The U.S. Government Printing Office (GPO) has launched a new
website, called the Federal Digital System (FDsys) where they will be storing
all government documents produced. The strength of FDsys is that documents will
not be replaced by newer versions, but will instead keep everything, so there
is a digital “paper trail” as it were with copies preserved and archived continually. Visit http://fdsys.gpo.gov
to check it out.
<pI’ve already updated the links on our website and in the
Quick Reference LibGuide. If you have any LibGuides that link to the GPO Access site,
you will want to update those links.
If you want more information about FDsys, visit http://www.gpo.gov/projects/fdsys.htm
The Naxos Music Library is in the process of undergoing some changes. The primary change is that they will be using a new music player beginning sometime in September. This is instead of using the Windows Media Player within their website. This is a good change, but until that happens, we will be having some problems with Macs playing the music in Naxos. Browsing still works, but actually playing the music is a problem due to some technical issues.
To solve this problem, Naxos has set us up with our own login. If someone from Butler is on a Mac (whether on campus or off) and wants to listen to music from Naxos, they will have to follow these steps:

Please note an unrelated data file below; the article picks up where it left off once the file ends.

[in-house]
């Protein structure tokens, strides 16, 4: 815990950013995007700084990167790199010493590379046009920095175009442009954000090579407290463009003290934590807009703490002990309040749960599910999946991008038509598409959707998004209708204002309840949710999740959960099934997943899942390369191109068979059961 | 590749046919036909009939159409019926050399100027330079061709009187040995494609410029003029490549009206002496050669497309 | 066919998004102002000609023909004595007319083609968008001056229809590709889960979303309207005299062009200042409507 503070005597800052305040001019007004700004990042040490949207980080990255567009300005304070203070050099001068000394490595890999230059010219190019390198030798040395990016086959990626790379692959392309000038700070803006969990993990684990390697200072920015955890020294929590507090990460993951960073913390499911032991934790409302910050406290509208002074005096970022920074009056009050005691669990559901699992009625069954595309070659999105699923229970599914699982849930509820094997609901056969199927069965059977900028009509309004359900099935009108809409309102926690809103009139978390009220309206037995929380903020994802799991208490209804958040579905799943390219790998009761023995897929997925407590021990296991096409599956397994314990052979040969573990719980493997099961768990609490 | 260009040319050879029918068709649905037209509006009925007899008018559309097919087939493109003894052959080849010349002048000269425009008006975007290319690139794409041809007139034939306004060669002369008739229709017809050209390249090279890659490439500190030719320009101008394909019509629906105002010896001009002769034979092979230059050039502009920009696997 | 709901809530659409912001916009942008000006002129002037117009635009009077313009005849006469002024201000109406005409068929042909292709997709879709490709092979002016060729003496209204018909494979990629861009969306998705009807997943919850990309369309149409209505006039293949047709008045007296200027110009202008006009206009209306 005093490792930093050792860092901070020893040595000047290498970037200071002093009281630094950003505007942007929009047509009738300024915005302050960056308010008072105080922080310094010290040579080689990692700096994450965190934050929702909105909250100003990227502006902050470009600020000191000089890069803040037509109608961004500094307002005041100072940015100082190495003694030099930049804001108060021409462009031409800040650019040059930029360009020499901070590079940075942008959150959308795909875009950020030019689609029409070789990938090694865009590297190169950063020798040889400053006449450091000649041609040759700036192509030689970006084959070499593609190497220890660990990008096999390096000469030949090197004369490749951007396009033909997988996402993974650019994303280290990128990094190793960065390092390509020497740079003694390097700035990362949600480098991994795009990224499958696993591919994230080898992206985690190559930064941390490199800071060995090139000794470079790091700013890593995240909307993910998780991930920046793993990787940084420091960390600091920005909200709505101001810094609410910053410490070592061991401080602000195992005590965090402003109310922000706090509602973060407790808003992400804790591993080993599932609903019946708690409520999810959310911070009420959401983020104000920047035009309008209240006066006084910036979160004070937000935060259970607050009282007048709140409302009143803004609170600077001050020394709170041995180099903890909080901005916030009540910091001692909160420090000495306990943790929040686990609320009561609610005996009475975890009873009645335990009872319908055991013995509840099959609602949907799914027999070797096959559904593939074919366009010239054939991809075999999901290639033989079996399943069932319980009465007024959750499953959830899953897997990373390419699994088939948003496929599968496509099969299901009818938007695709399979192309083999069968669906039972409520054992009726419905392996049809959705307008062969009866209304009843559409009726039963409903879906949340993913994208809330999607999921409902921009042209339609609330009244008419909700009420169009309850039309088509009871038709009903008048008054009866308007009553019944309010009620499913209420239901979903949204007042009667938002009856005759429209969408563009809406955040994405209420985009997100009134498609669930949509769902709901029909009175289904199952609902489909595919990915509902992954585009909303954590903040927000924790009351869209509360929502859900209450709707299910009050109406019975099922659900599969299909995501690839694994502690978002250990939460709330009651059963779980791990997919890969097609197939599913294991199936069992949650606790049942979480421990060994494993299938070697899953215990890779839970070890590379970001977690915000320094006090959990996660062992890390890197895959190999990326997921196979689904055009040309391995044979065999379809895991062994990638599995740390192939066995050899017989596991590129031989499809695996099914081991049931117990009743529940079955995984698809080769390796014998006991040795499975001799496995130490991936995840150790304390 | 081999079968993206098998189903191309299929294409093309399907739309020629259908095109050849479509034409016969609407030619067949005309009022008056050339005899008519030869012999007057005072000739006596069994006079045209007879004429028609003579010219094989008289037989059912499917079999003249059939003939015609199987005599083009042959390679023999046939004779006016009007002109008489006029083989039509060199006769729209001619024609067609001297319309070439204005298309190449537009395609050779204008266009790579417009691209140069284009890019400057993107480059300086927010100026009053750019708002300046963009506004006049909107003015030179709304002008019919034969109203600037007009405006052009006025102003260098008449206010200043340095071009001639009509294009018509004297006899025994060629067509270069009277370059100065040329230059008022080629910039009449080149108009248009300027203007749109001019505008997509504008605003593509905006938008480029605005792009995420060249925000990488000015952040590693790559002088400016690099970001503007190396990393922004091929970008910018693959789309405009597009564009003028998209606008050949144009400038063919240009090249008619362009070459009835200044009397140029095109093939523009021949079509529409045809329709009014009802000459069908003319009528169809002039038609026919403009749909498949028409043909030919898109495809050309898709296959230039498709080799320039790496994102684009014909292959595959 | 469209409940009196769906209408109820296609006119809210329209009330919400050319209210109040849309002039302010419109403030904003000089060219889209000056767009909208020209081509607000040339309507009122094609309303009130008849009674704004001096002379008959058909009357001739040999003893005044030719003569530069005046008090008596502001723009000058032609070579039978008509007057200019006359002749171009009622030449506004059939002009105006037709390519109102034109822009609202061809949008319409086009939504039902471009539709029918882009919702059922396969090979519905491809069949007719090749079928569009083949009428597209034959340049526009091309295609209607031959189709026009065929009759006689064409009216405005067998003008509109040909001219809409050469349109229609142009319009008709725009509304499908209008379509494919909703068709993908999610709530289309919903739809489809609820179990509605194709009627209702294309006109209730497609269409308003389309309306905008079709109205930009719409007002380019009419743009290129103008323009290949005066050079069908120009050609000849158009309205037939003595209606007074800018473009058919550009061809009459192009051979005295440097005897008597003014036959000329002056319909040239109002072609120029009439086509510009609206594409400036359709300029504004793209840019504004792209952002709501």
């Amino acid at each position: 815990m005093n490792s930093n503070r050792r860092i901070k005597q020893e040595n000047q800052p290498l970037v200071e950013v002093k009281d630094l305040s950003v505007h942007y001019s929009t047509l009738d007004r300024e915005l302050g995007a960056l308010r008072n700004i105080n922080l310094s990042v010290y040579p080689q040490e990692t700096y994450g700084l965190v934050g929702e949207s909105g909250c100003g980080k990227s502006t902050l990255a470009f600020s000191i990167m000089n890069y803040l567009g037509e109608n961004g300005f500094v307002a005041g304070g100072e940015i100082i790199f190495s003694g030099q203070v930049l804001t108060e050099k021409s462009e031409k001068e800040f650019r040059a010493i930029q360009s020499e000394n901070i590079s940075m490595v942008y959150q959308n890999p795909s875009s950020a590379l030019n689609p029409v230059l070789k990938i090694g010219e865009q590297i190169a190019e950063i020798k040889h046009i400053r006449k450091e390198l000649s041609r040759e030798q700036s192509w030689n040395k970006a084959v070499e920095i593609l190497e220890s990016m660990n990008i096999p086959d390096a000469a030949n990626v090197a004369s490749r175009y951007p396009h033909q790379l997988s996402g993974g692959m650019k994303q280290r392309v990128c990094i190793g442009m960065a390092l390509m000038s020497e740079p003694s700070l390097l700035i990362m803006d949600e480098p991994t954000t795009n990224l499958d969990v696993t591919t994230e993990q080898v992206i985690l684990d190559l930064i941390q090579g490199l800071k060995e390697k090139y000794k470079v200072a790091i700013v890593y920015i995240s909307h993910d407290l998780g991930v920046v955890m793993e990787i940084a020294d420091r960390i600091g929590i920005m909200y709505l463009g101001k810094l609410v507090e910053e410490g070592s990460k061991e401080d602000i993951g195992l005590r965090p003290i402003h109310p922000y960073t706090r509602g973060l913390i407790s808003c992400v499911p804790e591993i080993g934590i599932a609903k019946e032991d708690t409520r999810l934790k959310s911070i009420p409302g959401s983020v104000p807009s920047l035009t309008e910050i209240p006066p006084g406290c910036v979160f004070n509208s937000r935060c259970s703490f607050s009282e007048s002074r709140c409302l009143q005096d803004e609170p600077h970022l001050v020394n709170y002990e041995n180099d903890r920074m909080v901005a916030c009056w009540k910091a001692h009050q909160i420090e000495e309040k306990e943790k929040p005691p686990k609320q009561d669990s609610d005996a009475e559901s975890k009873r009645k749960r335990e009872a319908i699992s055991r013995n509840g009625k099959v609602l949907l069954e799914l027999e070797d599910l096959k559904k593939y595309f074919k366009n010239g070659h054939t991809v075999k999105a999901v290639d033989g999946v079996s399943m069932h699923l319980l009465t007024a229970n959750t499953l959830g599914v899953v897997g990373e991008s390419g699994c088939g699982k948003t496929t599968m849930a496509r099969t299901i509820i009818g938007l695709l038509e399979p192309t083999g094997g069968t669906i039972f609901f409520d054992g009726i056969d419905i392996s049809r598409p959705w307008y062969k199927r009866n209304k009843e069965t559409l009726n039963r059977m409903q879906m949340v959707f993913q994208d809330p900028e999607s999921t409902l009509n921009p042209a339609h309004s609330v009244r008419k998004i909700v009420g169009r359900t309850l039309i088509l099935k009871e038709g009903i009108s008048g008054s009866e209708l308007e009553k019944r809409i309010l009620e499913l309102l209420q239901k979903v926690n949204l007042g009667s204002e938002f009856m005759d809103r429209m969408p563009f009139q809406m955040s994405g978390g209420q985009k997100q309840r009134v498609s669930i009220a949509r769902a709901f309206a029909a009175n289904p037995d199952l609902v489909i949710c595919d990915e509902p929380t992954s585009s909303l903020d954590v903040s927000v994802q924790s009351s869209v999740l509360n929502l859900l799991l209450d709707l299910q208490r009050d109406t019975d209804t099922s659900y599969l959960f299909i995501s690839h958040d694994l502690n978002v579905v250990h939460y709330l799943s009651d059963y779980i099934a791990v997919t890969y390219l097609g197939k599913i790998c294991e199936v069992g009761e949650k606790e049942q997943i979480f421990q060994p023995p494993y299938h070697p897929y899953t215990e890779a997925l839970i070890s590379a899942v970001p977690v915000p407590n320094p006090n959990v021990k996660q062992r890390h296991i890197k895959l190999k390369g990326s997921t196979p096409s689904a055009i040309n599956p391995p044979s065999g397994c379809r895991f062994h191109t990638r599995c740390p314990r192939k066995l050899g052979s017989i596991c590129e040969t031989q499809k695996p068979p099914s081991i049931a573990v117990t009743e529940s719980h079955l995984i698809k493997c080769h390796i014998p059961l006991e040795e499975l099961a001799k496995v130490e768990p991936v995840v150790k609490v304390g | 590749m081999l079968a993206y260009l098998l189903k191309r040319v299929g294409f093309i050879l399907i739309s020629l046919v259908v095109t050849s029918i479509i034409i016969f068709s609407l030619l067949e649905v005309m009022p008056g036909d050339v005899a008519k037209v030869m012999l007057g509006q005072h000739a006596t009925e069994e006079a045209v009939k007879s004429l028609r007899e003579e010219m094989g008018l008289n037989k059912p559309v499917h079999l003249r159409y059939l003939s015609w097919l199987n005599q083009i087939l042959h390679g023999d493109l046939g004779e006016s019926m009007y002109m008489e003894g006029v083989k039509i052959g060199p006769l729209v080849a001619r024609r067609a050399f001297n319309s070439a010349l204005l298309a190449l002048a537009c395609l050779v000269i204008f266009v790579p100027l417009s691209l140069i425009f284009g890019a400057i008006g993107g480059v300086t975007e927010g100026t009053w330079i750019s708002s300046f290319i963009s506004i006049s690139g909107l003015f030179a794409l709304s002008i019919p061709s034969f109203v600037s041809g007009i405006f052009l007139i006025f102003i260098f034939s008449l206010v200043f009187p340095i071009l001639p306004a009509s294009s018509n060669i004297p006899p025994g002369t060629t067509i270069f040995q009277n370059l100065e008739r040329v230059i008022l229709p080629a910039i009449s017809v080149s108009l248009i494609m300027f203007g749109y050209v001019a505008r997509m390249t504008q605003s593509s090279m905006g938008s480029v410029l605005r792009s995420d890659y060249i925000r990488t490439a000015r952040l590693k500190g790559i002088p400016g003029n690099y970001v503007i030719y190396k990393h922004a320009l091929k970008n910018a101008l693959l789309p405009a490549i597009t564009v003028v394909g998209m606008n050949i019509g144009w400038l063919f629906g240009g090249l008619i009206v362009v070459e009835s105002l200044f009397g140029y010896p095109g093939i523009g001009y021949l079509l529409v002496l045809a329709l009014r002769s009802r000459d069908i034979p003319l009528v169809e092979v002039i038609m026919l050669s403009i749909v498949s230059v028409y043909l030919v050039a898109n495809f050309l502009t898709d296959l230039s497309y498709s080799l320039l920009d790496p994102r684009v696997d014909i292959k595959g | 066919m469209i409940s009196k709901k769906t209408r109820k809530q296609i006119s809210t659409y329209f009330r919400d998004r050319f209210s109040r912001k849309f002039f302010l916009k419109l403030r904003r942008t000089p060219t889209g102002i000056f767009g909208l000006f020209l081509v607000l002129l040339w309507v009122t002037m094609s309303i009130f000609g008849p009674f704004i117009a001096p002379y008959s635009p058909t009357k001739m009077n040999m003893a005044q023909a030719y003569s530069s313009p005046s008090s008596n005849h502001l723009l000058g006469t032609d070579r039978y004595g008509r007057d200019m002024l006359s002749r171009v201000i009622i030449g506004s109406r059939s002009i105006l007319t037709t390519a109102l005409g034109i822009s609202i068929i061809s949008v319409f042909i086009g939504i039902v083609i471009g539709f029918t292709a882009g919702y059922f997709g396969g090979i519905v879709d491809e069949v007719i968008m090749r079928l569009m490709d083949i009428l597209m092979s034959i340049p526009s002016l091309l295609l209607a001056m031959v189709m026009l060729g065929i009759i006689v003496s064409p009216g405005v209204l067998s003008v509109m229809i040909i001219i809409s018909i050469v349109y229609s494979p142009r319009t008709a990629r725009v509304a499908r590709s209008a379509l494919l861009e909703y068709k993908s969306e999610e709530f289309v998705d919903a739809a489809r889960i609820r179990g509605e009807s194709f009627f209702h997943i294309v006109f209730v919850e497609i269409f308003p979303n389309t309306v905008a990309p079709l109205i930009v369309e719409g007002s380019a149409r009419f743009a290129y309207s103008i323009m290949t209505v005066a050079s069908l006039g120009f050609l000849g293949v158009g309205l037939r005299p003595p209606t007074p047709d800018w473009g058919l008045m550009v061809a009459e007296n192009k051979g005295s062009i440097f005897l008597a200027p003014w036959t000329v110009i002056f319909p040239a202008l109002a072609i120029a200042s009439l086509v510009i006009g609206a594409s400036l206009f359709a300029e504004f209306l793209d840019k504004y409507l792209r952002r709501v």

1. Download Flip4Mac, which is a plugin allowing QuickTime to play Windows Media Player files. It can be downloaded for free at http://www.flip4mac.com/wmv_download.htm
2. Go to http://naxosmusiclibrary.com and log in with Butler01 as the username and the password.
3. Use Naxos as you normally would. Music should now play properly. (Please let Scott Pfitzinger know if there are any problems at this point.)
As you may have heard already, we have two new “databases” available as of the first of July.
PressDisplay.com is the most convenient and complete way to read all
your favorite newspapers and magazines on one site. With Library
PressDisplay users gain access to full-color, full-page publications
from within the library, from home and around the world on the day they
are published. Provides instant access to 650 newspapers from 76 countries in 38 languages!
Wall Street Journal
Available from 1984 to the present. This covers a gap we’ve had between archival coverage in EBSCO databases and the current issue (created by the “moving wall”). This link is for the Eastern edition.
Both of these are listed on the full alphabetical list and the Business and Journalism Subject lists (both webpages and LibGuides). If you would like either of these added to your subject list(s), please let me know.
The old Lexis-Nexis had a nice box where you could input relevant pieces of a case citation. The new and improved version does not.
I had a student come to the desk with note that said: Texas v Johnson 491 V.(unreadable) 397 (1989)
The Legal tab was of no help. Nor was the Help. After talking to Dan for about 10 minutes we found this case by doing the following:
Go to “easy search”.
Type in “Texas vs. Johnson” and use the “s” in vs.
Select the legal box.
Leave year range to “Previous 2”
The actual case is: Texas vs. Johnson, 491 US 397 (1989).
Now to test the Dan method I found Johnson v. Quarterman in Lexis and tried to search for it.
Usign the “vs.” I could not bring it up. However, if I used just “v.” it will appear in the list.
So, when students start coming to the reference desk for legal cases you’ll have to try both methods.
There have been several other databases added to our collection recently (besides Business Source Complete). Be sure to take a look at the Indexes and Databases page to see what’s new. 🙂